Boeing expects the WTO panel investigating the US case to issue interim findings during the last week of August or first week of September. A separate case lodged by the European Union against US support to Boeing remains ongoing, but an interim report is likely to follow in six to eight months.

If either side disputes any technical points in either panel's findings, an appellate system within the WTO must rule on their complaint within 90 days.

With the original complaints nearing five years old, Boeing and Airbus have quietly launched separate campaigns to re-educate politicians and journalists about the details of their claims.

The dispute had actually been simmering since the EU and US signed a bilateral agreement in 1992, allowing airframers to seek subsidised loans to cover up to 33% of the cost of developing new aircraft. In 2004, then-Boeing chief executive Harry Stonecipher urged US officials to withdraw from the agreement and initiate a case against the EU to the WTO.

The case launched by the US government focused on government-backed loans by EU member states to Airbus, which Boeing claims distorts the market by providing billions of euros of low-interest cash flow to their competitor that is only paid back upon the success of the new aircraft.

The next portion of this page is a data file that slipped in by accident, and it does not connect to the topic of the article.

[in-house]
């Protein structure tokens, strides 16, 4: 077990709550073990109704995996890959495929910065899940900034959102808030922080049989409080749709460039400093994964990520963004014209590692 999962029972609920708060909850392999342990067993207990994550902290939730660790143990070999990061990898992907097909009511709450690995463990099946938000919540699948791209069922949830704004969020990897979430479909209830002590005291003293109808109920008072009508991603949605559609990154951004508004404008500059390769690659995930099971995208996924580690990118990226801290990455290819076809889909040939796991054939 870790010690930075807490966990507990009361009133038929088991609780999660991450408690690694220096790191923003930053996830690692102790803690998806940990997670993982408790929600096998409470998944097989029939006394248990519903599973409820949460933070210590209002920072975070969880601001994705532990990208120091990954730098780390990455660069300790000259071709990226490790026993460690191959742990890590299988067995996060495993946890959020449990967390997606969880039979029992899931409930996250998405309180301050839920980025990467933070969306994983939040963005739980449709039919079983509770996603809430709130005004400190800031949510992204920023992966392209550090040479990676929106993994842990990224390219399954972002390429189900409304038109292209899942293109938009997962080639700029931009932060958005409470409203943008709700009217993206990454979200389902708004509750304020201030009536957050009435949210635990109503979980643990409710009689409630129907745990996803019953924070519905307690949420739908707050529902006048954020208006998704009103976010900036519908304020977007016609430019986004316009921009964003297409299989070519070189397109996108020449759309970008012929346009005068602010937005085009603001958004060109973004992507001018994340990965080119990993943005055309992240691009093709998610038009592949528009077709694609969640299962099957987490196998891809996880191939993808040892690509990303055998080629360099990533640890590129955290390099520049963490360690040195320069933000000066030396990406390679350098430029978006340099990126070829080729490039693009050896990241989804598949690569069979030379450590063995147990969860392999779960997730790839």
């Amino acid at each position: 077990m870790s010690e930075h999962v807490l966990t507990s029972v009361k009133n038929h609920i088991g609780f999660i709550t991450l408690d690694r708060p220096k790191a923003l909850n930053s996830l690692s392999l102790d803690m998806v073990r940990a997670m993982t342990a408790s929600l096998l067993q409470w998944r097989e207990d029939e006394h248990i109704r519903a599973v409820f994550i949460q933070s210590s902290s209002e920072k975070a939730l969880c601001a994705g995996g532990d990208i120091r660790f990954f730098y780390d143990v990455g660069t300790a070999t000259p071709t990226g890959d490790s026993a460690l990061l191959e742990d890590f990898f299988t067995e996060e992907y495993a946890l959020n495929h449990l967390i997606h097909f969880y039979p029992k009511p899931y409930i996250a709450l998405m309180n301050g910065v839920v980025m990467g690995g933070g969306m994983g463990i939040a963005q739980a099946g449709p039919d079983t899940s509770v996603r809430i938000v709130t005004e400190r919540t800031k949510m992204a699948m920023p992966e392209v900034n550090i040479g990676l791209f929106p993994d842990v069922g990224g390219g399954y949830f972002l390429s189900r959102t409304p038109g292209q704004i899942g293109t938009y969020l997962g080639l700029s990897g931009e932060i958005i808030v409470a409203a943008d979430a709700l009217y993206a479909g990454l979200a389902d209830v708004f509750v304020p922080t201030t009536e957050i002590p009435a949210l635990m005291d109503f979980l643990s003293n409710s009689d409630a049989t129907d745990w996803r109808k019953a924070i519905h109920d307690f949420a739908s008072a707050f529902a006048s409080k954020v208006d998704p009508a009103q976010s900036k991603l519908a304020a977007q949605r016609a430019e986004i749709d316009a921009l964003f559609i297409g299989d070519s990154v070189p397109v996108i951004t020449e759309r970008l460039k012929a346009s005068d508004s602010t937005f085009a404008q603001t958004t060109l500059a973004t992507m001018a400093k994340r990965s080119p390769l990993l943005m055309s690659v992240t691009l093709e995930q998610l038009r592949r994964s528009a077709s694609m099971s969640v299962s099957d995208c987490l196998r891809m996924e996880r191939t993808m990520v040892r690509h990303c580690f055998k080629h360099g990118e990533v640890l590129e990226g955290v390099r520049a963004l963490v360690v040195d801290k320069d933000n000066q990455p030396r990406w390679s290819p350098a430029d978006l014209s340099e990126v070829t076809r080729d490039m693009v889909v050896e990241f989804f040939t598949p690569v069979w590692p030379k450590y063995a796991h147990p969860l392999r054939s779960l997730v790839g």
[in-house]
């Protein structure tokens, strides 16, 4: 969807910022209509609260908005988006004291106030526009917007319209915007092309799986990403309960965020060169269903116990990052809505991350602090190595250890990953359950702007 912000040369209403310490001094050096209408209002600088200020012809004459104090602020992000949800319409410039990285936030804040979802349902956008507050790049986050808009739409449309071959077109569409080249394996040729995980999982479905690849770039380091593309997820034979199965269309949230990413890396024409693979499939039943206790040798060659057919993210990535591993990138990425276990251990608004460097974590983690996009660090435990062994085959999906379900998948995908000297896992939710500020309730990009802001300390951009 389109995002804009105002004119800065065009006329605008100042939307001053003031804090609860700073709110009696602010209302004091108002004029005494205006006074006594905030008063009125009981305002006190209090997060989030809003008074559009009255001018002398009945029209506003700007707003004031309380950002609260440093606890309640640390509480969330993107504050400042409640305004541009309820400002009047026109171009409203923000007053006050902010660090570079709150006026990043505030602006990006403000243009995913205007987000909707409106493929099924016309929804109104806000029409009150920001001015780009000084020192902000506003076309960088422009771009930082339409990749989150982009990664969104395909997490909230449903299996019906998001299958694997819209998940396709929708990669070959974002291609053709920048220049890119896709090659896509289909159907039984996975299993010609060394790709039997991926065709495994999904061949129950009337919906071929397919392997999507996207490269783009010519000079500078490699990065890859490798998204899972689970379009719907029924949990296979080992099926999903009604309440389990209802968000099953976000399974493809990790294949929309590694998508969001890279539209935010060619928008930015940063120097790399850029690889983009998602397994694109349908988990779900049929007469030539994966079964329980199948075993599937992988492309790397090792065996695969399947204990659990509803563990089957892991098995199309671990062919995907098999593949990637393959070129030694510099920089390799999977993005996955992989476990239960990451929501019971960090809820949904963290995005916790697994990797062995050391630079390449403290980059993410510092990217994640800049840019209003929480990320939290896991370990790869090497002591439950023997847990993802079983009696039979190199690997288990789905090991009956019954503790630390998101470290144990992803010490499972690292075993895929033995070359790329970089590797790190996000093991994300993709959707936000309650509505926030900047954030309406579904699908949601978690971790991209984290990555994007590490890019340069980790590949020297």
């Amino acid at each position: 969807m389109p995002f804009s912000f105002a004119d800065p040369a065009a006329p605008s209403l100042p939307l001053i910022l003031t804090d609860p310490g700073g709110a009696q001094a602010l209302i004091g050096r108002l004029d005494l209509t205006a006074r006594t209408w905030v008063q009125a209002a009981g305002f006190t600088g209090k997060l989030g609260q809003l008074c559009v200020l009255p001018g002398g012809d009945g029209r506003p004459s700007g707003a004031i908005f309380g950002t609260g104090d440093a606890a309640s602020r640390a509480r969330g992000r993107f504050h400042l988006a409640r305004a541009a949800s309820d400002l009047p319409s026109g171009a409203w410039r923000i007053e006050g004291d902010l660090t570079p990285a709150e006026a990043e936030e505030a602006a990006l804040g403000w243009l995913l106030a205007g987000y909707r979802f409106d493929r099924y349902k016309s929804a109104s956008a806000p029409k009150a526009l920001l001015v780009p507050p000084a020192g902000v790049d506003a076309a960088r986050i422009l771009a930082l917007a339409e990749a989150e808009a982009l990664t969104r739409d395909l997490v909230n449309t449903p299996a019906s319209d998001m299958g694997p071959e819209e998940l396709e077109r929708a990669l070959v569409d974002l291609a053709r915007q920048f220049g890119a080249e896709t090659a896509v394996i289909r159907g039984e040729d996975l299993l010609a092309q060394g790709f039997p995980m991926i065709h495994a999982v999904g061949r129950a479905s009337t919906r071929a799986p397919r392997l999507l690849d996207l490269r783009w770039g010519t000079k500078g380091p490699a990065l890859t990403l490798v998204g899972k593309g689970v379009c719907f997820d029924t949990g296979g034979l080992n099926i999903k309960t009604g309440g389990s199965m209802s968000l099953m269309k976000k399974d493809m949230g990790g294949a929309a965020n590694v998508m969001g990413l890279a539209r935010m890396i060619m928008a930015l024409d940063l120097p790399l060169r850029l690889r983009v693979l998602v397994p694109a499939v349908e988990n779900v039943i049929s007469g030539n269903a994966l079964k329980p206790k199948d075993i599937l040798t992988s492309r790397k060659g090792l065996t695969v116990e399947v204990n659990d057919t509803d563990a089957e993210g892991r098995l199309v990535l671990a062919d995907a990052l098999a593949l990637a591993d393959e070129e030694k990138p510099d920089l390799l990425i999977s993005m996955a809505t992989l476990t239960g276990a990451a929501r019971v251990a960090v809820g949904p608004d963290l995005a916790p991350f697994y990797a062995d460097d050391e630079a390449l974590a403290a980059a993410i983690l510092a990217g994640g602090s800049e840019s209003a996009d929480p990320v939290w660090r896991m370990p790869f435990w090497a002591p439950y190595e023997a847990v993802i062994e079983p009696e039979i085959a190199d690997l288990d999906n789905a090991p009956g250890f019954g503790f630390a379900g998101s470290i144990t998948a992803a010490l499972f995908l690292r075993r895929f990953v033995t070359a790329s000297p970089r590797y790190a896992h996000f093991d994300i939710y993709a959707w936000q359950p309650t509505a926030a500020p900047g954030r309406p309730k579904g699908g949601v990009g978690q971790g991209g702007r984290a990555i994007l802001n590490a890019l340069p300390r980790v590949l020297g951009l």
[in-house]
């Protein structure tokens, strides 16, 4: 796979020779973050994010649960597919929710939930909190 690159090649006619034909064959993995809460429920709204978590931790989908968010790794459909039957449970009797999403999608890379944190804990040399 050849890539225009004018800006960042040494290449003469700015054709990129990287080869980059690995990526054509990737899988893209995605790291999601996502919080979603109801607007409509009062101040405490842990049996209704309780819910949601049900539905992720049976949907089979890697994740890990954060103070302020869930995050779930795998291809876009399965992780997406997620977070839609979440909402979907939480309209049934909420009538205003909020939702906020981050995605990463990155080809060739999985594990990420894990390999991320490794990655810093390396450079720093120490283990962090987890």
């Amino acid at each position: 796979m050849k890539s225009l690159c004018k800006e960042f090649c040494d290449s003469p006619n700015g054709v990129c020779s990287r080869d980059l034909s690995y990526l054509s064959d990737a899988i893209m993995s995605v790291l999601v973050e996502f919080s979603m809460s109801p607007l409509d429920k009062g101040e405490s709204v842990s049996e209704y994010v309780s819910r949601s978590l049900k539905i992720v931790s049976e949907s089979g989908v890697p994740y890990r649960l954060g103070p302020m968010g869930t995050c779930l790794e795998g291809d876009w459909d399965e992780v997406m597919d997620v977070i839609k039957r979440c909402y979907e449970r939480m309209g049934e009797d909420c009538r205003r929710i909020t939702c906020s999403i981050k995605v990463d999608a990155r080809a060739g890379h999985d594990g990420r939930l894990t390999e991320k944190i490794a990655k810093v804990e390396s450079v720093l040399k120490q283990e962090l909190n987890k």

"It has allowed Airbus to build planes they may not have otherwise built, allows them to price them in ways they couldn't have priced them, and allows them to keep producing during tough economic times because they don't have the same debt burden," said Robert Novick, an attorney acting as counsel for Boeing's WTO case.

Airbus, however, has argued that since 1992 the company has borrowed more than €4 billion from EU governments and repaid €5 billion. Airbus says that this track record demonstrates the loan is not a subsidy, but a good business investment for EU member states.

Boeing officials, however, challenge the Airbus financial data as an accounting gimmick. The €5 billion repayment amount is for aircraft launched in a previous decade, while the €4 billion loan amount comes from more recent loans that have not been repaid, Novick says.

"MARKET-BASED RENT"